(A) Brain CT on 14th May 2022 showed patchy high density in the brainstem with clear borders, which was considered to be a haemorrhage. (B) Brain CT on 17th May showed patchy high density in the brainstem with clear borders, which was considered to be a haemorrhage slightly increased compared with that of 14th May. (C) Brain CT on 27th May showed patchy high density in the brainstem with clear borders, which indicated that the haemorrhage appeared to be decreasing in extent and had a reduced density compared with that of 17th May. The red arrow shows the haemorrhage site. CT, computed tomography.
On 17th May, re-evaluation via cranial CT (Fig. 1B) showed that the area of brainstem high density was slightly larger than that observed in the previous scan. In addition, the patient experienced more discomfort, which was accompanied by intermittent drowsiness. However, he did not have any limb movement disorder, and he received intravenous infusion of human serum albumin and diuretic therapy. On 21st May, his condition improved, since the weakness and numbness on the right side were significantly reduced, and he did not have double vision. However, the patient refused to undergo cranial CT owing to personal reasons. Glycerol fructose infusion was discontinued, but the rest of the treatment continued to be the same. On 27th May, cranial CT (Fig. 1C) showed high density in the brainstem, which was significantly lower than that previously observed. Although the patient had numbness in the right limb, he did not have other symptoms of discomfort, and could walk normally.
On 31st May, cranial magnetic resonance imaging and magnetic resonance angiography (Fig. 2A-F) showed dominant mixed-signal shadow in the cerebral bridge with a low signal. The left middle cerebral artery was slightly narrowed, and the posterior cerebral artery was stiffened bilaterally, which was considered cerebral arteriosclerosis. The patient still had numbness in the right limb and was then treated with rehabilitation acupuncture, which was the stimulation of specific acupuncture points along the skin of the body using thin needles. It gradually improved his numbness in the right limb, and subsequently he received regular HD.
Cranial magnetic resonance imaging + magnetic resonance angiography on 31st May showed a piece of (A) short T1 and (B) long T2 dominant mixed signal shadow in the cerebral bridge, surrounded by low signal. (C) fluid attenuated inversion recovery and (D) diffusion-weighted imaging showed high signal locally, and cerebral bridge haematoma was considered. (E and F) The lumen of the M1 segment of the left middle cerebral artery was slightly narrowed, and the posterior cerebral artery was stiffened bilaterally, with uneven lumen thickness and slightly reduced branches, which indicated cerebral arteriosclerosis. The red arrow shows the haemorrhage site.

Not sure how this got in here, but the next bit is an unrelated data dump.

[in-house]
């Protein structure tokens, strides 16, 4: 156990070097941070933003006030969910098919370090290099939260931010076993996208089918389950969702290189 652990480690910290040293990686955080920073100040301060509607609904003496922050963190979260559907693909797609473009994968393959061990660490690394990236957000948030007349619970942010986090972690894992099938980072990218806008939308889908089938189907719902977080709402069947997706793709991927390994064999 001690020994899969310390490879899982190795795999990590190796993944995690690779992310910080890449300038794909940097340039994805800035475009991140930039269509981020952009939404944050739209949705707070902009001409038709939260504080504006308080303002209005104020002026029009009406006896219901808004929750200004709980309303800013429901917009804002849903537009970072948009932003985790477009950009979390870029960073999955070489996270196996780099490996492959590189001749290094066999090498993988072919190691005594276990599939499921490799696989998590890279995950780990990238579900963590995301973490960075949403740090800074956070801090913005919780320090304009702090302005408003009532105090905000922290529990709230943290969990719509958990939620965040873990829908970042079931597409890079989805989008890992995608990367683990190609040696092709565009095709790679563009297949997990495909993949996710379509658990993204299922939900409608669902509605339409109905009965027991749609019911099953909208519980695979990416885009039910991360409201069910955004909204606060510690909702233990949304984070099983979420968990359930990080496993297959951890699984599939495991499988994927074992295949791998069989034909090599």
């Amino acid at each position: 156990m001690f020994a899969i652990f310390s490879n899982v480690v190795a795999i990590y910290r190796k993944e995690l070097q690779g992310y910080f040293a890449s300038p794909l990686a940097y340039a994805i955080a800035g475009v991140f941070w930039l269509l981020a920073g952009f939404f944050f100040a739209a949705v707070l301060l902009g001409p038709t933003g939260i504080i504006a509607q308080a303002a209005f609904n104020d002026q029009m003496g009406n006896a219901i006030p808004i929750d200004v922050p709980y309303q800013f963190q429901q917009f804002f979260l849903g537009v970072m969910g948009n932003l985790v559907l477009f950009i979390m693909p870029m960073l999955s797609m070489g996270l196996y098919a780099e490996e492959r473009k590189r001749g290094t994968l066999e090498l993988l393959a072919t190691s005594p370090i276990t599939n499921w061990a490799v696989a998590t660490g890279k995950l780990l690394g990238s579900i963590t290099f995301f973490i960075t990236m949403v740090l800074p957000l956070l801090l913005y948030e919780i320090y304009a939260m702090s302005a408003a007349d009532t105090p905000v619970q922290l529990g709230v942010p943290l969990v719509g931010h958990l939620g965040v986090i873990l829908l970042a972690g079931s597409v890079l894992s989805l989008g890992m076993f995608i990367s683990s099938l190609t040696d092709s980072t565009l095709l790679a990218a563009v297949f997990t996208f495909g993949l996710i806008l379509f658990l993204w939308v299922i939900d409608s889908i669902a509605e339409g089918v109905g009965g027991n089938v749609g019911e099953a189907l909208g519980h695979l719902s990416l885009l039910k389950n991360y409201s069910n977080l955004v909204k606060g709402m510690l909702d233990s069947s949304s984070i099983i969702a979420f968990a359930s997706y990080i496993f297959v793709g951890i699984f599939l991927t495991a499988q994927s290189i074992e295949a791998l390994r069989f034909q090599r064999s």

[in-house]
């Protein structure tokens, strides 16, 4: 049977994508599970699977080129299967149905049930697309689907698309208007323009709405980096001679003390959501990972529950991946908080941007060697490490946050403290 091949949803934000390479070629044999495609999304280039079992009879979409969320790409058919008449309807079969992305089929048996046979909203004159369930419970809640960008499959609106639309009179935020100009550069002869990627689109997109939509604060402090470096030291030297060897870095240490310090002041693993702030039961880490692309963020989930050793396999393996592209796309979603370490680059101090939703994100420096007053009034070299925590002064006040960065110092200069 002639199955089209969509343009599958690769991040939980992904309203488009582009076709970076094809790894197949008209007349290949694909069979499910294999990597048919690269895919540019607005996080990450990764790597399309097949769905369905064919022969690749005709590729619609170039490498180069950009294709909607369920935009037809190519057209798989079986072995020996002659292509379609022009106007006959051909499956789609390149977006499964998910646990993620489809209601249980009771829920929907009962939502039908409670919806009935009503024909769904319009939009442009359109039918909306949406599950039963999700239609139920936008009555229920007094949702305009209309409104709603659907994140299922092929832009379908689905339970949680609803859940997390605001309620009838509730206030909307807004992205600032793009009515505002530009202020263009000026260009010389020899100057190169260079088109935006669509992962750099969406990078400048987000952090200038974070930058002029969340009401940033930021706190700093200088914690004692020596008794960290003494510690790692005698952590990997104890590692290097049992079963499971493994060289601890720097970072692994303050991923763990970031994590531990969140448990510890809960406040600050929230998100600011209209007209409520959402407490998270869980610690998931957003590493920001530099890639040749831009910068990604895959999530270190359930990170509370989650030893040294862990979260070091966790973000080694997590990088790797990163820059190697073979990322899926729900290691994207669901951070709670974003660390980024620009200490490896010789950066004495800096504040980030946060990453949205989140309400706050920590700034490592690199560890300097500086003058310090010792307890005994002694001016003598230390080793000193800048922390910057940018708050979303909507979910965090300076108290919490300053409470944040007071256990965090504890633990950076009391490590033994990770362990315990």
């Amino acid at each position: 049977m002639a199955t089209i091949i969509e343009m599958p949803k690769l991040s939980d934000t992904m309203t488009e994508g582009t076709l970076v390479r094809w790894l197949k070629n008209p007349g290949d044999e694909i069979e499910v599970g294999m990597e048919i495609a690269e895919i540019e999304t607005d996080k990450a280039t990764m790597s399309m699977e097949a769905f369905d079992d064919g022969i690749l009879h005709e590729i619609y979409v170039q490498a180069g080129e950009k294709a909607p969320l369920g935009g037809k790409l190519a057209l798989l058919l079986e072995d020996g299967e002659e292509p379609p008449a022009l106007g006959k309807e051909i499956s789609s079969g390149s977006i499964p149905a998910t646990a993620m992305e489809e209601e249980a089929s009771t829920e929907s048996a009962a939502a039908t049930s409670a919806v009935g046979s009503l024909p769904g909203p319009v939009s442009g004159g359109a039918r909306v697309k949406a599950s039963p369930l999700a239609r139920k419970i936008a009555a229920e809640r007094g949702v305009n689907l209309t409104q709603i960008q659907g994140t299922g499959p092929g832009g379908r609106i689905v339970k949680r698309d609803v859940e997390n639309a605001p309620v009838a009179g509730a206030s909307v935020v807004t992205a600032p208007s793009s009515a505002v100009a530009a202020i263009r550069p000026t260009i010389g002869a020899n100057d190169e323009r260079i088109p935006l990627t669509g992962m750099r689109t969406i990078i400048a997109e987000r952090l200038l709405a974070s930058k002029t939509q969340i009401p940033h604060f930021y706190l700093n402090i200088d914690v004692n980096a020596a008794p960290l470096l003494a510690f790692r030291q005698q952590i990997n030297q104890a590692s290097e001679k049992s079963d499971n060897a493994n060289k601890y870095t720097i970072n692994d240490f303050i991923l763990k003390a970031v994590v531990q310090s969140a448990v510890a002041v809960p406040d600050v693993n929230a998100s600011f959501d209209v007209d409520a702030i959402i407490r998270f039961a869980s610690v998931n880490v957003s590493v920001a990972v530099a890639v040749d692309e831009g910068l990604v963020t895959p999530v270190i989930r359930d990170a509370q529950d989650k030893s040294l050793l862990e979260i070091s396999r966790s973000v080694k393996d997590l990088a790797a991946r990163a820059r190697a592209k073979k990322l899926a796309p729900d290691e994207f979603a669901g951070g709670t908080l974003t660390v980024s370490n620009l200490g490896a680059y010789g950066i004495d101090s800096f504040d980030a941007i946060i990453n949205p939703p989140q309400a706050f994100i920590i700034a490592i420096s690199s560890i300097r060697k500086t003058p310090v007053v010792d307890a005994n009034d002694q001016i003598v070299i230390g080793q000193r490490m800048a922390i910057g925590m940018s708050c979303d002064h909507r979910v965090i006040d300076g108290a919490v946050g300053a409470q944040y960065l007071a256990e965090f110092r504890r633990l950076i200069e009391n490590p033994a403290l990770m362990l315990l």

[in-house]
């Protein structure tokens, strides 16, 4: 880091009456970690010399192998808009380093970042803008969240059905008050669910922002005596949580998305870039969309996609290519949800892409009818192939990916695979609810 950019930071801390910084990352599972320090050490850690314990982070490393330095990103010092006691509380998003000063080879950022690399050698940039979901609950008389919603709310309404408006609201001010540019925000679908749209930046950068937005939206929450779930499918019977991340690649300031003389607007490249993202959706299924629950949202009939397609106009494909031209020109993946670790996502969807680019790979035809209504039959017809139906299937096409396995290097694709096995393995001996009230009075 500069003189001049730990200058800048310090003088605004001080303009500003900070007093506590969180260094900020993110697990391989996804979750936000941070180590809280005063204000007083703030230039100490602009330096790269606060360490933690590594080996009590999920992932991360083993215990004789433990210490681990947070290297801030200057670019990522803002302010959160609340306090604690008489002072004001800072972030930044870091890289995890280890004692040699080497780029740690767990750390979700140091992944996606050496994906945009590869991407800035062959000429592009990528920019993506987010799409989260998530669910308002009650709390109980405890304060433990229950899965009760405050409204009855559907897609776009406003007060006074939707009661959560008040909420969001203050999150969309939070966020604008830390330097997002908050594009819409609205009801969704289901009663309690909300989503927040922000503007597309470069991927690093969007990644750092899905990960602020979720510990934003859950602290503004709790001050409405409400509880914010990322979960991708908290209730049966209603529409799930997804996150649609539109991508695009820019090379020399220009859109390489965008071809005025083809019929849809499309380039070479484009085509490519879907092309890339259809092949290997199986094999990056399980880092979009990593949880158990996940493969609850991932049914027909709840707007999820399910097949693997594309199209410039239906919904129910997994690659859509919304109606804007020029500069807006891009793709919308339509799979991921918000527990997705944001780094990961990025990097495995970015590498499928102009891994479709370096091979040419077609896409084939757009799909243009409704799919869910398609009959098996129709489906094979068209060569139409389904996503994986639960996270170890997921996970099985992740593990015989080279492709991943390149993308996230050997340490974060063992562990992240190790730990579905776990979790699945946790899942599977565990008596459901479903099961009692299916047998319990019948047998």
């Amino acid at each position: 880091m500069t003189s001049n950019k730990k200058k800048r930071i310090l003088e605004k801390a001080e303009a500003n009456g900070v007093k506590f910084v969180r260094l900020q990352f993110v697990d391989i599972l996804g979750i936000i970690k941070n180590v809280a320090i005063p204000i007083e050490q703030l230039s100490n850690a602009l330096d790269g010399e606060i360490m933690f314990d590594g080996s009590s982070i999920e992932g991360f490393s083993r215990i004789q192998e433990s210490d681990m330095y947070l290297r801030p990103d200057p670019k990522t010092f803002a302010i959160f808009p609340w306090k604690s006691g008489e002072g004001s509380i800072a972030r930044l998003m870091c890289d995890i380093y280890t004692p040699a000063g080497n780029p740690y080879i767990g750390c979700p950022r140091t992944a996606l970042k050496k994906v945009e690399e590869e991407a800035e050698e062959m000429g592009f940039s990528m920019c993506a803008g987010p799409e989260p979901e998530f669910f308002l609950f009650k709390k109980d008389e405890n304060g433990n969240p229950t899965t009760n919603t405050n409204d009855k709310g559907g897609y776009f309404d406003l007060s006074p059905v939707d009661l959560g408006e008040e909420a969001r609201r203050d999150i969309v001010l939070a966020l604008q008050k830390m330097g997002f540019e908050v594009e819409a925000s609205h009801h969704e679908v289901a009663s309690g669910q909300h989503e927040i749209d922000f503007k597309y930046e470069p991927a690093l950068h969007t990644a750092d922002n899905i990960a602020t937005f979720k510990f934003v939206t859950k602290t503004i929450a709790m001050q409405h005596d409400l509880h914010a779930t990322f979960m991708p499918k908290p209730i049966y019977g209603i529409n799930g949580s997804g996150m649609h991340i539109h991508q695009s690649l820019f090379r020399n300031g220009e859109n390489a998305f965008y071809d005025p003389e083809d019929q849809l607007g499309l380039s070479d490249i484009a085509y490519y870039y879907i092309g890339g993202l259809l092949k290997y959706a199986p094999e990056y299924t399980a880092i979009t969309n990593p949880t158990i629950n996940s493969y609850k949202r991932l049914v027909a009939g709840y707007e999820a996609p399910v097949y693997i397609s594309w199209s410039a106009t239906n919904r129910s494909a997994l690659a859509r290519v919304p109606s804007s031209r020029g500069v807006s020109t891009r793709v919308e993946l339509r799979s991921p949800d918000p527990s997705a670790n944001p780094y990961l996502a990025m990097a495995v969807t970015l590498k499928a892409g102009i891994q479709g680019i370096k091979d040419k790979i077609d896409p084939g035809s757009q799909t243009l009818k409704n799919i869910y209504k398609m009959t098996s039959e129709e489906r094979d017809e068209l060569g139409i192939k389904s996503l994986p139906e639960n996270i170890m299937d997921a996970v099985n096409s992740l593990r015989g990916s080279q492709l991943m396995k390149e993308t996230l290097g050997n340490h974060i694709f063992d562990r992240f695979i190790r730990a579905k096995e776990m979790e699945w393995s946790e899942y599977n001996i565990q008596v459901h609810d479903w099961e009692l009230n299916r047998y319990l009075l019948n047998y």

CKD and stroke are closely related, and the prevalence and mortality of stroke are higher among patients with CKD, particularly in those with uraemia (5). The specific pathogenic mechanism of stroke can be attributed to both traditional and non-traditional factors. The former include hypertension, diabetes mellitus, carotid artery disease, heart failure and dyslipidaemia, while the latter include proteinuria, uraemic toxins, anaemia and mineral bone disease (1). In patients with uraemia, the levels of toxins such as urea, creatinine and guanidine normally increase, which may affect the adhesion and production of platelets. In addition, the number of anticoagulant substances decreases, and the anticoagulant effect is weakened, which may result to bleeding. Furthermore, HD causes pathological alterations in haemodynamics in patients with stroke undergoing HD, resulting in cerebral underperfusion, enhanced atherosclerosis and greater BP fluctuations, which further enhance the risk of stroke, particularly during the early stages of HD (6).
SBH has the worst prognosis of all cerebral haemorrhages and lacks uniform diagnostic criteria (7). The clinical diagnosis is mainly based on a history of hypertension, clinical manifestations and imaging, and the exclusion of structural cerebrovascular lesions and haemorrhagic brain tumor, which may be diagnosed as hypertensive brainstem haemorrhage. Since hypertensive brainstem haemorrhage mainly occurs in the cerebral bridge, it is also called primary cerebral bridge haemorrhage (7).
The present elderly male patient, who had a 9-year history of nephrotic syndrome, a 4-year history of coronary artery disease and a 2-year history of hypertension, was admitted to the hospital with uraemia combined with heart failure, and was treated with conventional HD. During the initial phase of HD, the patient suddenly experienced SBH at night during sleep, with a significant increase in BP. SBH may have occurred due to traditional factors such as hypertension, heart failure and hyperlipidaemia, or to non-traditional factors such as proteinuria, uraemic toxins or anaemia. In addition, it may be associated with the pathological alterations in haemodynamics caused by HD. Sudden onset of SBH during night-time sleep is considered to be associated with a significant increase in nocturnal BP. Clinical guidelines recommend 24-h ambulatory BP monitoring in patients with CKD to detect nocturnal hypertension and to help clinicians to treat it with antihypertensive therapy (8,9).